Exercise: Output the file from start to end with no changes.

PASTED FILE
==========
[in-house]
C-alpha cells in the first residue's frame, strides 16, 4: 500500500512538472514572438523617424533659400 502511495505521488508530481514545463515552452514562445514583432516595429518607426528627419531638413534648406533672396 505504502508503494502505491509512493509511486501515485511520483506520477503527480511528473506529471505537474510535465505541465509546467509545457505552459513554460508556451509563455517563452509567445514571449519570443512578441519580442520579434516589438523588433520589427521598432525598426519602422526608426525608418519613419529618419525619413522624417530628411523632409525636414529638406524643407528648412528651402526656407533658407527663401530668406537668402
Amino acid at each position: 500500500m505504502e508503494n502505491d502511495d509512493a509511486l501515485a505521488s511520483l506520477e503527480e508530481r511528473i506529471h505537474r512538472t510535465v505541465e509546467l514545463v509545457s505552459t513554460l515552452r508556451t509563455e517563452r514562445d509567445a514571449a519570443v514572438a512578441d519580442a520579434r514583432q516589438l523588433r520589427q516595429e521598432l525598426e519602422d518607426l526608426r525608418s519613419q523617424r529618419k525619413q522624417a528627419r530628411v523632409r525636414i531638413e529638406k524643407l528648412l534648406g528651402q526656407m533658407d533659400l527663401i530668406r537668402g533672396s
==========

[in-house]
C-alpha cells in the first residue's frame, strides 16, 4: 500500500512538472514572438523617424533659400 502511495505521488508530481514545463515552452514562445514583432516595429518607426528627419531638413534648406533672396 505504502508503494502505491509512493509511486501515485511520483506520477503527480511528473506529471505537474510535465505541465509546467509545457505552459513554460508556451509563455517563452509567445514571449519570443512578441519580442520579434516589438523588433520589427521598432525598426519602422526608426525608418519613419529618419525619413522624417530628411523632409525636414529638406524643407528648412528651402526656407533658407527663401530668406537668402
Amino acid at each position: 500500500m505504502e508503494n502505491d502511495d509512493a509511486l501515485a505521488s511520483l506520477e503527480e508530481r511528473i506529471h505537474r512538472t510535465v505541465e509546467l514545463v509545457s505552459t513554460l515552452r508556451t509563455e517563452r514562445d509567445a514571449a519570443v514572438a512578441d519580442a520579434r514583432q516589438l523588433r520589427q516595429e521598432l525598426e519602422d518607426l526608426r525608418s519613419q523617424r529618419k525619413q522624417a528627419r530628411v523632409r525636414i531638413e529638406k524643407l528648412l534648406g528651402q526656407m533658407d533659400l527663401i530668406r537668402g533672396s